escaping “art”

In high school, I poured everything I had and hoped for into art.

Into the plays, the musicals, the improv shows. I kept everything separated from personal experience and turned it into fuel for the friends I found and made on and off the page. Every panic attack, every failed class, it was all kept within those precious seconds on stage, in front of the blinding lights of the house seats.

It was the only time I ever felt free. The only time I could be who I truly was, because as far as I could tell, no one else was really watching.

It was like hiding in plain sight, shrugging on those thrift store costumes and kicking up the decades-old dust of the black-box. Little winks and nods of reality against fiction in between scenes, in the background of big numbers or the star-crossed lovers’ intimate confessions. I was there, sat behind them, pretending to play pretend, and divulging my biggest secrets with the softest of shrugs and sighs that meant more than I could ever convey with words.

There are many things I miss about those moments.

But there is so much more that I don’t.

I’d never been in an encouraging environment when it came to craft. The last time someone had shown any interest in my achievement was when I had first started acting and singing in elementary school, when all anyone was supposed to offer was encouragement and interest. But beyond discovery, and outside of my friends and family, I had never actually known positive and constructive affiliation with anyone in the theater community.

And for what felt like the lifetime between my freshman and sophomore years, I was isolated by cruelty in a company that had said it would embrace me.

It wasn’t until I went to New York that I found out it didn’t have to be that way. It wasn’t all competition. It wasn’t all demolition without any plans for reconstruction. It could be fun again. It could be loving, adoring even. It could be kind and sweet and mending.

There were people in that world who could let it be the safe space I craved for it to be back home. There were people who would let me share my insecurities, my vulnerabilities, and lock them away for safe keeping as if they were their very own, and not new pieces of riches amongst logged and listed blackmail opportunities.

There, I wasn’t hiding in plain sight. I wasn’t scared that a single slip-up could mean that I lost what little dream I had left in me, because of the people who were watching me drown, splashing me with salt-water.

New York and the people who came with threw me a life ring and dragged my ass on the boat and back to shore. They held their breath with me, exhaled when I did, and broke off a little piece of their own dream to patchwork mine back to what it had been.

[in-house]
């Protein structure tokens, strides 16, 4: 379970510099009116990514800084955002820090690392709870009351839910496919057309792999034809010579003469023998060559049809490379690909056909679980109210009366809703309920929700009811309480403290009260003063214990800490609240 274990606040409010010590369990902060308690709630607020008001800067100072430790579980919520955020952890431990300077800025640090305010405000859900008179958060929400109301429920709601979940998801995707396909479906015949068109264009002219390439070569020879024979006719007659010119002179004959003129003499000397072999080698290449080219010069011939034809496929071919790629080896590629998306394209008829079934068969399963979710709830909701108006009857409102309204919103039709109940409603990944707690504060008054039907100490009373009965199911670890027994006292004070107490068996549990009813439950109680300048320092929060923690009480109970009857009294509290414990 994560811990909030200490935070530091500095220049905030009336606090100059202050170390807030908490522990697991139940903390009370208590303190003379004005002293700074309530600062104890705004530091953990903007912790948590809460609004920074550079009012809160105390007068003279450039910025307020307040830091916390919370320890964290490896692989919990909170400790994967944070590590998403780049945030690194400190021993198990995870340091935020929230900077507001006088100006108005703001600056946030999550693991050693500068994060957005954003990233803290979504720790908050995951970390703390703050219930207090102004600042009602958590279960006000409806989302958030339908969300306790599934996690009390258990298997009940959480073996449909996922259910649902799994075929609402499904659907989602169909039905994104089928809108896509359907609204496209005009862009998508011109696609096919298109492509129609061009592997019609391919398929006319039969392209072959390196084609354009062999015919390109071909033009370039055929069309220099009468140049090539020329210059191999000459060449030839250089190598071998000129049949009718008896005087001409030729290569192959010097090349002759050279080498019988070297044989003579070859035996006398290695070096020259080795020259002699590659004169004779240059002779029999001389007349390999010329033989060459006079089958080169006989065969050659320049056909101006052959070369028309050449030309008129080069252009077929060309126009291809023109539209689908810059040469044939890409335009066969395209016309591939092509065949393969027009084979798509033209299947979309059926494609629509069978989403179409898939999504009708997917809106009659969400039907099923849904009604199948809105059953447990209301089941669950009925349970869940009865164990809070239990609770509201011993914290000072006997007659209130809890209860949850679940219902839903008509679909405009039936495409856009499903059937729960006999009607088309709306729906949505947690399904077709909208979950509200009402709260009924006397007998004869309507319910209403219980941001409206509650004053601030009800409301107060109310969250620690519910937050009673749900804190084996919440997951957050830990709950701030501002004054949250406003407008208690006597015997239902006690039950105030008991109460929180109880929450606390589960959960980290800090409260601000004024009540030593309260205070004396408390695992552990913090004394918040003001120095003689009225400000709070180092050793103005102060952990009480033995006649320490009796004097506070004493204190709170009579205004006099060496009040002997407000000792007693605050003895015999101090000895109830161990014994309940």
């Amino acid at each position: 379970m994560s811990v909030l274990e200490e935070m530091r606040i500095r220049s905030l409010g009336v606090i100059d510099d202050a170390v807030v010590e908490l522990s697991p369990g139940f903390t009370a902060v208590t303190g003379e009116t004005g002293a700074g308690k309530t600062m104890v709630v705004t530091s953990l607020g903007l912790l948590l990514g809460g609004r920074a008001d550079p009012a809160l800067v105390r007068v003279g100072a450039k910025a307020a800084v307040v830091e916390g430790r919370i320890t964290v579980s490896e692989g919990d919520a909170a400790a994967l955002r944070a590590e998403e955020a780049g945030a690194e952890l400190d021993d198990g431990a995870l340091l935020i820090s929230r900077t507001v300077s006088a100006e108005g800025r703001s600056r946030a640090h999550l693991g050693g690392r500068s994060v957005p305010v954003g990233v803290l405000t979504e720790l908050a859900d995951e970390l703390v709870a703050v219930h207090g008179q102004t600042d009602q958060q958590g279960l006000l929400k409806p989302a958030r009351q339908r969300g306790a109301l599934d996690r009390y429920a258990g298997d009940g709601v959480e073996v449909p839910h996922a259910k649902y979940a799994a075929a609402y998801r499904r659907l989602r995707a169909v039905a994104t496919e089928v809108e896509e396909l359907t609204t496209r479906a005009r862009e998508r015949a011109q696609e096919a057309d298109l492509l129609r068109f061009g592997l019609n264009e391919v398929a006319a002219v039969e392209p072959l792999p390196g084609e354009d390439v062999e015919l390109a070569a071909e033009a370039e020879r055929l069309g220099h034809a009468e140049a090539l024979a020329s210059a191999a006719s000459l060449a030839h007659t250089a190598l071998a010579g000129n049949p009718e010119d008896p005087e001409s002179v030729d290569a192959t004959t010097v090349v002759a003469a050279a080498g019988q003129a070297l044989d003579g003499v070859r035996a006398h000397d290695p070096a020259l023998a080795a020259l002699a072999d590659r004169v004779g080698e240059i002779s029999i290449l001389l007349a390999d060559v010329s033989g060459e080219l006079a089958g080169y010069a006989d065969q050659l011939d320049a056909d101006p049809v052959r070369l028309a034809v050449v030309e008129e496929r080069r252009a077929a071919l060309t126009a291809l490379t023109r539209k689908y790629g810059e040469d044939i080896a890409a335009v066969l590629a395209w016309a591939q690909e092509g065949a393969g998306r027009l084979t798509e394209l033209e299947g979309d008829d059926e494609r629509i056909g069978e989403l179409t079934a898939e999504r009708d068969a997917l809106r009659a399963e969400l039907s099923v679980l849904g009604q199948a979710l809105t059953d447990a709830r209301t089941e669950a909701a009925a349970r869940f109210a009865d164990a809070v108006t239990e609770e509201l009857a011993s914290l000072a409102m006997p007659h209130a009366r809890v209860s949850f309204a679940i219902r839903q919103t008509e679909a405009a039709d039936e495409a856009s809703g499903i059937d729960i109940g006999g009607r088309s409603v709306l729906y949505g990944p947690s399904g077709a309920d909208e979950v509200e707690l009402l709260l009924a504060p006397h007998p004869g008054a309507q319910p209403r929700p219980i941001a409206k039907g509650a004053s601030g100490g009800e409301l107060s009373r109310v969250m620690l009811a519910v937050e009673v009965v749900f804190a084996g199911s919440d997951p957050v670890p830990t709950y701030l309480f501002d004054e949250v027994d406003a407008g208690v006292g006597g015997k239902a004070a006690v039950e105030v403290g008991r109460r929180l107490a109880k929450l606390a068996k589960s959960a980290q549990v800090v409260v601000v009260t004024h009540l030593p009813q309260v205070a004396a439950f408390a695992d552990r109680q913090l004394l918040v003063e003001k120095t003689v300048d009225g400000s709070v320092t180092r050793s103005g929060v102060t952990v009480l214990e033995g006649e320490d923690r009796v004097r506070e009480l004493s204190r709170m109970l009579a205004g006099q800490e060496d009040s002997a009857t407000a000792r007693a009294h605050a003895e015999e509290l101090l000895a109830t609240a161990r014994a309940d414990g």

And when I took it back home, I was too quick to show it off.

“Look what I got in NYC!” I said. “Look who I met! What I saw! What I learned!”

My mentor snatched it from me, threw it into the waves, and I sprinted back into the waters I had worked so hard to escape, searching for the unrecognizable fractures of who I had managed to become on my trip.

I was thrashing for air, grasping for my pieces, drowning in shallow water. I refused to believe there was any other option, refused to believe I could stand up and walk out. I was scared that being able to breath alone, cold and drenched on the shore was far worse than whatever fate awaited me once the water filled up my lungs.

There was a point where it got to be just too much. That final gasp of air before acceptance that this is how you go. It scratched my throat and stung my eyes, shocked my system back to its senses.

Enough to finally stand.

And then, to walk out.

I sat on wet sand for a bit. Waiting for my pieces to float back to me, refusing to leave without getting every inch of skin and soul back into my posession. But it was getting dark, and the tide was crawling up, and I knew that it was time. I had to leave with what I’d managed to collect, and reinvent other pieces to fill the gaps.

When I told my therapist about it, every snide comment and direct threat, every knife in my back and corner I’d been pushed into, she was silent. It felt like pity and I didn’t care for it.

But then she sighed, and like the friends in New York, she broke off a piece of her dream and used it to help me rediscover mine.

I took a two year long break from acting. I failed guitar and choir, I wrote often and shared so very little of it. But art became mine again. It was safe, and adoring, just like it had been the first time I spoke and sang on that little MPR stage.

I was scared to be too quick to show it off again. I kept every inch of myself hidden and was trying to figure out what I could do to mend the gaps left by the pieces I never got back. I dyed my hair and changed my makeup, wore weird earrings and tigther clothes. I chewed through hobbies like gum and spent all my time, money, and effort trying to rebuild a sense of self, and then, a sense of self esteem.

By the end of the pandemic, I had gained the ability to obtain and healthily sustain both of those things. A couple months later, I was ready to show it off.

And this time, I’m too sure of myself for it to be taken again.


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